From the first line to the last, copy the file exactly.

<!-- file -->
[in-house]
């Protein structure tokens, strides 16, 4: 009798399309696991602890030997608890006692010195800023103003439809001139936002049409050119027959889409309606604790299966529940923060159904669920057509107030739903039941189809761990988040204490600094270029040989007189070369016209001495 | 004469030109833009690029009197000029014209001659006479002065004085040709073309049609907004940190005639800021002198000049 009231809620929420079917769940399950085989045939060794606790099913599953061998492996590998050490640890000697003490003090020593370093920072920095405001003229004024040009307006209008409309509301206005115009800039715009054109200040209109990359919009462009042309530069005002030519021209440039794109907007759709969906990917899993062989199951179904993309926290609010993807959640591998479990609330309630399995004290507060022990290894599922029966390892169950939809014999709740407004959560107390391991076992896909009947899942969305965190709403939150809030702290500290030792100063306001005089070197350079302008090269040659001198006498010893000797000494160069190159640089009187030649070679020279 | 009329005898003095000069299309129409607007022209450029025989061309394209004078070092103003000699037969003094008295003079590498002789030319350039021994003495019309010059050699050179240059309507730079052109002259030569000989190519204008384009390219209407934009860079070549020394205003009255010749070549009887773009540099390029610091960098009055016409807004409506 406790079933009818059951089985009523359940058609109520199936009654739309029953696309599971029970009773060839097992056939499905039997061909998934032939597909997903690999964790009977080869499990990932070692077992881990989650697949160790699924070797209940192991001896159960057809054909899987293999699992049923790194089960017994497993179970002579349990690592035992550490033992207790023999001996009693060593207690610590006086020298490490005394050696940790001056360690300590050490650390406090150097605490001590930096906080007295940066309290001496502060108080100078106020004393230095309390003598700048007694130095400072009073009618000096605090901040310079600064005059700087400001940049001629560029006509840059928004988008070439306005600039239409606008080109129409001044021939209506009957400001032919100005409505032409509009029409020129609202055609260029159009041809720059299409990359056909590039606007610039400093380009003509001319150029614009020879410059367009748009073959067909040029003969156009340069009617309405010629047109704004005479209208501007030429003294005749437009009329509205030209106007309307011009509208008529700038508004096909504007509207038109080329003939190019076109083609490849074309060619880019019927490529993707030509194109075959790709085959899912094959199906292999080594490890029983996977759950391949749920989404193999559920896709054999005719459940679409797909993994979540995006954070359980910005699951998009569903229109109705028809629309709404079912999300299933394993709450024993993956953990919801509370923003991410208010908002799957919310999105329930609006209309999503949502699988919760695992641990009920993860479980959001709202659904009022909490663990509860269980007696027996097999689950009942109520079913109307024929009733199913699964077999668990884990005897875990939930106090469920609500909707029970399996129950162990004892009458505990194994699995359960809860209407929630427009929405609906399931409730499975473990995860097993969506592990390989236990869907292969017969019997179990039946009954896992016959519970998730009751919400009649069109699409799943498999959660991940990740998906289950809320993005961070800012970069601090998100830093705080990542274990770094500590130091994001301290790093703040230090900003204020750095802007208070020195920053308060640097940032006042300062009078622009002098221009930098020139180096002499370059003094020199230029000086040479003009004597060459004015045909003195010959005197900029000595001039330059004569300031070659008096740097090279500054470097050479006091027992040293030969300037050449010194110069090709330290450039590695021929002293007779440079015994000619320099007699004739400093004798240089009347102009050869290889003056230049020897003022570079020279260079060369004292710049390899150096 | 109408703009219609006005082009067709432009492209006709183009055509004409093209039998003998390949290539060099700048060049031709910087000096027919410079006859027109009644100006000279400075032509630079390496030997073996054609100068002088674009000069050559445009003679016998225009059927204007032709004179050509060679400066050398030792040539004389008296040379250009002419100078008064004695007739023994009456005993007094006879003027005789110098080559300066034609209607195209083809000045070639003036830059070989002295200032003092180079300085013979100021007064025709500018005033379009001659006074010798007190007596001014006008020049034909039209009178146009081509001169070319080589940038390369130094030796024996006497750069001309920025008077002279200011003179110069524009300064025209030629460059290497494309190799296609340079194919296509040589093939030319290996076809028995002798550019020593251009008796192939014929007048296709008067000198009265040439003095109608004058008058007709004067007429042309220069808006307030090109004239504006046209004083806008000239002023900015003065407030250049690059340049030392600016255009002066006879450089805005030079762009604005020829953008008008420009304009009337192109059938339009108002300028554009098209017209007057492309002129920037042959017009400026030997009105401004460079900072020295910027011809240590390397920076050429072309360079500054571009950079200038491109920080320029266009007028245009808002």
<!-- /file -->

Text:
[in-house]
């Protein structure tokens, strides 16, 4: 009798399309696991602890030997608890006692010195800023103003439809001139936002049409050119027959889409309606604790299966529940923060159904669920057509107030739903039941189809761990988040204490600094270029040989007189070369016209001495 | 004469030109833009690029009197000029014209001659006479002065004085040709073309049609907004940190005639800021002198000049 009231809620929420079917769940399950085989045939060794606790099913599953061998492996590998050490640890000697003490003090020593370093920072920095405001003229004024040009307006209008409309509301206005115009800039715009054109200040209109990359919009462009042309530069005002030519021209440039794109907007759709969906990917899993062989199951179904993309926290609010993807959640591998479990609330309630399995004290507060022990290894599922029966390892169950939809014999709740407004959560107390391991076992896909009947899942969305965190709403939150809030702290500290030792100063306001005089070197350079302008090269040659001198006498010893000797000494160069190159640089009187030649070679020279 | 009329005898003095000069299309129409607007022209450029025989061309394209004078070092103003000699037969003094008295003079590498002789030319350039021994003495019309010059050699050179240059309507730079052109002259030569000989190519204008384009390219209407934009860079070549020394205003009255010749070549009887773009540099390029610091960098009055016409807004409506 406790079933009818059951089985009523359940058609109520199936009654739309029953696309599971029970009773060839097992056939499905039997061909998934032939597909997903690999964790009977080869499990990932070692077992881990989650697949160790699924070797209940192991001896159960057809054909899987293999699992049923790194089960017994497993179970002579349990690592035992550490033992207790023999001996009693060593207690610590006086020298490490005394050696940790001056360690300590050490650390406090150097605490001590930096906080007295940066309290001496502060108080100078106020004393230095309390003598700048007694130095400072009073009618000096605090901040310079600064005059700087400001940049001629560029006509840059928004988008070439306005600039239409606008080109129409001044021939209506009957400001032919100005409505032409509009029409020129609202055609260029159009041809720059299409990359056909590039606007610039400093380009003509001319150029614009020879410059367009748009073959067909040029003969156009340069009617309405010629047109704004005479209208501007030429003294005749437009009329509205030209106007309307011009509208008529700038508004096909504007509207038109080329003939190019076109083609490849074309060619880019019927490529993707030509194109075959790709085959899912094959199906292999080594490890029983996977759950391949749920989404193999559920896709054999005719459940679409797909993994979540995006954070359980910005699951998009569903229109109705028809629309709404079912999300299933394993709450024993993956953990919801509370923003991410208010908002799957919310999105329930609006209309999503949502699988919760695992641990009920993860479980959001709202659904009022909490663990509860269980007696027996097999689950009942109520079913109307024929009733199913699964077999668990884990005897875990939930106090469920609500909707029970399996129950162990004892009458505990194994699995359960809860209407929630427009929405609906399931409730499975473990995860097993969506592990390989236990869907292969017969019997179990039946009954896992016959519970998730009751919400009649069109699409799943498999959660991940990740998906289950809320993005961070800012970069601090998100830093705080990542274990770094500590130091994001301290790093703040230090900003204020750095802007208070020195920053308060640097940032006042300062009078622009002098221009930098020139180096002499370059003094020199230029000086040479003009004597060459004015045909003195010959005197900029000595001039330059004569300031070659008096740097090279500054470097050479006091027992040293030969300037050449010194110069090709330290450039590695021929002293007779440079015994000619320099007699004739400093004798240089009347102009050869290889003056230049020897003022570079020279260079060369004292710049390899150096 | 109408703009219609006005082009067709432009492209006709183009055509004409093209039998003998390949290539060099700048060049031709910087000096027919410079006859027109009644100006000279400075032509630079390496030997073996054609100068002088674009000069050559445009003679016998225009059927204007032709004179050509060679400066050398030792040539004389008296040379250009002419100078008064004695007739023994009456005993007094006879003027005789110098080559300066034609209607195209083809000045070639003036830059070989002295200032003092180079300085013979100021007064025709500018005033379009001659006074010798007190007596001014006008020049034909039209009178146009081509001169070319080589940038390369130094030796024996006497750069001309920025008077002279200011003179110069524009300064025209030629460059290497494309190799296609340079194919296509040589093939030319290996076809028995002798550019020593251009008796192939014929007048296709008067000198009265040439003095109608004058008058007709004067007429042309220069808006307030090109004239504006046209004083806008000239002023900015003065407030250049690059340049030392600016255009002066006879450089805005030079762009604005020829953008008008420009304009009337192109059938339009108002300028554009098209017209007057492309002129920037042959017009400026030997009105401004460079900072020295910027011809240590390397920076050429072309360079500054571009950079200038491109920080320029266009007028245009808002």